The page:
A laptop (also known as a notebook) is a personal computer designed for mobile use small enough to sit on one's lap.[ A laptop includes most of the typical components of a typical desktop computer, including a display, a keyboard, a pointing device (a touchpad, also known as a trackpad, or a pointing stick) as well as a battery, into a single small and light unit. The rechargeable battery required is charged from an AC/DC adapter (ie, a wall wart) and typically stores enough energy to run the laptop for several hours.
Laptops are usually shaped like a large notebook with thicknesses between 0.7–1.5 inches (18–38 mm) and dimensions ranging from 10x8 inches (27x22cm, 13" display) to 15x11 inches (39x28cm, 17" display) and up. Modern laptops weigh 3 to 12 pounds (1.4 to 5.4 kg); older laptops were usually heavier. Most laptops are designed in the flip form factor to protect the screen and the keyboard when closed. Modern 'tablet' laptops have a complex joint between the keyboard housing and the display, permitting the display panel to twist and then lay flat on the keyboard housing. They usually have a touchscreen display and some include handwriting recognition or graphics drawing capability.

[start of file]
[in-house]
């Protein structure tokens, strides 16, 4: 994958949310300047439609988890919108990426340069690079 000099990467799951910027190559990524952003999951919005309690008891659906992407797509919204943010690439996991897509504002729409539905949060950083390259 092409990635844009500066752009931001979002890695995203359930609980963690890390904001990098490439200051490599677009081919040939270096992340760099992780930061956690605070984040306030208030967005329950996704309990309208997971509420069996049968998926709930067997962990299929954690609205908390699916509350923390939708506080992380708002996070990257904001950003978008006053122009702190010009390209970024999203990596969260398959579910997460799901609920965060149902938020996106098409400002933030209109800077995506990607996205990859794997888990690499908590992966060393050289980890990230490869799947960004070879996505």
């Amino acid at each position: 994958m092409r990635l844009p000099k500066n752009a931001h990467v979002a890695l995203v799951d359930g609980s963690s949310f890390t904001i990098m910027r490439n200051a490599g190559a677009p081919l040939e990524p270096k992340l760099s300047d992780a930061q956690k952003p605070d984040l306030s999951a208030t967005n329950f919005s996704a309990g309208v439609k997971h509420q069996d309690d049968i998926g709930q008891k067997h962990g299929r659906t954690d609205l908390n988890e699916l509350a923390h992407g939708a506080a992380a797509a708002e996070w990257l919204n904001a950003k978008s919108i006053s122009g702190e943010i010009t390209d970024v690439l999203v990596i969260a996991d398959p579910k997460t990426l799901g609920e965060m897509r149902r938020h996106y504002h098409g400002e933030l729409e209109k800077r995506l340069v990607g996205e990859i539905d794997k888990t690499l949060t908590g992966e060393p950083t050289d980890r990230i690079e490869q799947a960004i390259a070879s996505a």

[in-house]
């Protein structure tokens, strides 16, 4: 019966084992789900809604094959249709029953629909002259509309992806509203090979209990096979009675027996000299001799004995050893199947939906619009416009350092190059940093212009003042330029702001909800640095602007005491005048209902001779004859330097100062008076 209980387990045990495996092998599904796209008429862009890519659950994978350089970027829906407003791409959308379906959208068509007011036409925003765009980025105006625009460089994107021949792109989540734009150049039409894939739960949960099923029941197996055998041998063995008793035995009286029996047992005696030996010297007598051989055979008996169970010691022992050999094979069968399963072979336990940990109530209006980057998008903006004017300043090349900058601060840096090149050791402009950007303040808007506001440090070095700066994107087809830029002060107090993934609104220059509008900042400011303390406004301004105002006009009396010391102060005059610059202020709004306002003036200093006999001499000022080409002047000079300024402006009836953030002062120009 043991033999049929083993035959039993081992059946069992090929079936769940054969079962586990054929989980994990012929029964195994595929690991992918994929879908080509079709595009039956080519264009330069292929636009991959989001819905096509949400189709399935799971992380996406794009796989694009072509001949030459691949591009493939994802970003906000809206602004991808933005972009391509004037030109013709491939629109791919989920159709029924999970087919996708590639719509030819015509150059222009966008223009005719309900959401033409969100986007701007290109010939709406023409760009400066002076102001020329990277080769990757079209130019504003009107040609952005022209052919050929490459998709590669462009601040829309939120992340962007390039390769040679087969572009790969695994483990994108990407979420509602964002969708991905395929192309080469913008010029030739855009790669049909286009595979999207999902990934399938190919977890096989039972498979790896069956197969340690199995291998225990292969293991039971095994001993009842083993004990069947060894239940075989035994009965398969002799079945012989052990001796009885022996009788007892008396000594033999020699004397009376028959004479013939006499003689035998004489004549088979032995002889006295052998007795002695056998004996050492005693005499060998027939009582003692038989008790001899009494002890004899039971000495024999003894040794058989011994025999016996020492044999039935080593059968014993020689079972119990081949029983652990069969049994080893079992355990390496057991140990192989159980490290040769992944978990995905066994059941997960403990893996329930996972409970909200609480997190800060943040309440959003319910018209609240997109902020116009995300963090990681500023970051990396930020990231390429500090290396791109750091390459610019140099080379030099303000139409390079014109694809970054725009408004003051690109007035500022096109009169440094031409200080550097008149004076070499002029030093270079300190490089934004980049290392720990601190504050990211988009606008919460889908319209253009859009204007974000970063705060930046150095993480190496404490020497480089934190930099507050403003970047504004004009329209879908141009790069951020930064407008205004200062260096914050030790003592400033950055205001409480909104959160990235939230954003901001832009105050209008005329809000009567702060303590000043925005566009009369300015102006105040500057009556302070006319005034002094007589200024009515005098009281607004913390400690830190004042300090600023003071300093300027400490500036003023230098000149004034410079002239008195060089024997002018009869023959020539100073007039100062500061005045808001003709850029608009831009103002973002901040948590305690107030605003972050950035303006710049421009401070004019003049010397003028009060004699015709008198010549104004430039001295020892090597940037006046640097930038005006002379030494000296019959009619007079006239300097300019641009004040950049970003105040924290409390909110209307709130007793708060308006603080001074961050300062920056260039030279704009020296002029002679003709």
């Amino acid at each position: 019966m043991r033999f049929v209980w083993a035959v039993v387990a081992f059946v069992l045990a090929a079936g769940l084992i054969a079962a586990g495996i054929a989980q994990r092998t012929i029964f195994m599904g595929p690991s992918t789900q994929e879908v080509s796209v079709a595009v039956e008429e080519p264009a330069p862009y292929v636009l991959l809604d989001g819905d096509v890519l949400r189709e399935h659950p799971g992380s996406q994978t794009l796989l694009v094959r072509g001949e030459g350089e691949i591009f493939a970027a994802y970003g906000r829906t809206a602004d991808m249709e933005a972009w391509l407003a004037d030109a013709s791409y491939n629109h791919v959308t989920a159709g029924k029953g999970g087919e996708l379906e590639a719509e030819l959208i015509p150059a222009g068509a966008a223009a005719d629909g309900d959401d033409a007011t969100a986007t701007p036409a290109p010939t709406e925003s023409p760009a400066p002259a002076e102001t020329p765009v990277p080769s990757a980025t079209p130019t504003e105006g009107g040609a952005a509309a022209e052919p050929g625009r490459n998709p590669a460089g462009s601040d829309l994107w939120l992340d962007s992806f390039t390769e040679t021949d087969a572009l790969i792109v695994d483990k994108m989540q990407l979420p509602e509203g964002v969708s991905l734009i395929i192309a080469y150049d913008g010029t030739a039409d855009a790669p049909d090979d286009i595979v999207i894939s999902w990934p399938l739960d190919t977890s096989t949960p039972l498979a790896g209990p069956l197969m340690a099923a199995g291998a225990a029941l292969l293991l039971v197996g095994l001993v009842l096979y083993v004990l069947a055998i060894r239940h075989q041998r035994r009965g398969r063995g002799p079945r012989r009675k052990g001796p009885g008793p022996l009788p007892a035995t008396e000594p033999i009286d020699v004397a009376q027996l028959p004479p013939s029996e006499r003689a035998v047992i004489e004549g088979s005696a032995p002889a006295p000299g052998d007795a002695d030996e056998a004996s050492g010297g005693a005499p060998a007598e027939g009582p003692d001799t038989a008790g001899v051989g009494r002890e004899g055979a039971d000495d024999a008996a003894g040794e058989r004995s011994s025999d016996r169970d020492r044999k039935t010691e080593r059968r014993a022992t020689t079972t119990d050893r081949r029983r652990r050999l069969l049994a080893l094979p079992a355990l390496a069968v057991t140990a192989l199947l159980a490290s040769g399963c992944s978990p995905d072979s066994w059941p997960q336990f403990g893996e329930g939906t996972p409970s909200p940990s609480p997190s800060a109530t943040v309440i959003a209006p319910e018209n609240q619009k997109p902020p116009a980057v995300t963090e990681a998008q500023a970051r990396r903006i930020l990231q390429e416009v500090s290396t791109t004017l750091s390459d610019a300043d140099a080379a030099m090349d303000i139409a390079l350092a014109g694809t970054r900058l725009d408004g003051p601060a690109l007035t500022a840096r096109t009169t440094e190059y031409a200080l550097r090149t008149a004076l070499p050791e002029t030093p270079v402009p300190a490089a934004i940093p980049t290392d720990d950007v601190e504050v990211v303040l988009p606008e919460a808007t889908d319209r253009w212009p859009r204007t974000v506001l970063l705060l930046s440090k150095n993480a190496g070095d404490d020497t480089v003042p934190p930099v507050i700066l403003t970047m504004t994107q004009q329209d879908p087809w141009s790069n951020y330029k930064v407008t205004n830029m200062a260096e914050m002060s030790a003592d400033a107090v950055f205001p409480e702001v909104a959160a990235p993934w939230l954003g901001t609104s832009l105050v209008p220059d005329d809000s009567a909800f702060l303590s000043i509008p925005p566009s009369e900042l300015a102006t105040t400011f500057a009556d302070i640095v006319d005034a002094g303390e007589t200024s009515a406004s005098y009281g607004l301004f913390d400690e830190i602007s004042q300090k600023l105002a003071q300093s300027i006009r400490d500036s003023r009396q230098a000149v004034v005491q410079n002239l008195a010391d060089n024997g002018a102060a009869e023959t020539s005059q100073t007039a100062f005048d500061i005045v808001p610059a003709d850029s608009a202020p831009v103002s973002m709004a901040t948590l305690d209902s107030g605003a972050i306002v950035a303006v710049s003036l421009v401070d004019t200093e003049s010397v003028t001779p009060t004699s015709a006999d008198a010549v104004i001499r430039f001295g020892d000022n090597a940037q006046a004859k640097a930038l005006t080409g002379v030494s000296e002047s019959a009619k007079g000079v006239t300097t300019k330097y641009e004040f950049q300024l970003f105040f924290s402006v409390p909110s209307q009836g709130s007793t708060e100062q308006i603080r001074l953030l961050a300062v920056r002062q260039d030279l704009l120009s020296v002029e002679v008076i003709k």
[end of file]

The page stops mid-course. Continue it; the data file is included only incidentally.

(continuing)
Laptops were originally considered to be "a small niche market" and were thought suitable mostly for "specialized field applications" such as "the military, the Internal Revenue Service, accountants and sales representatives". Battery-powered portable computers had just 2% worldwide market share in 1986. But today, there are already more laptops than desktops in businesses, and laptops are becoming obligatory for student use and more popular for general use. According to a forecast by Intel, more laptops than desktops will be sold in the general PC market as soon as 2009.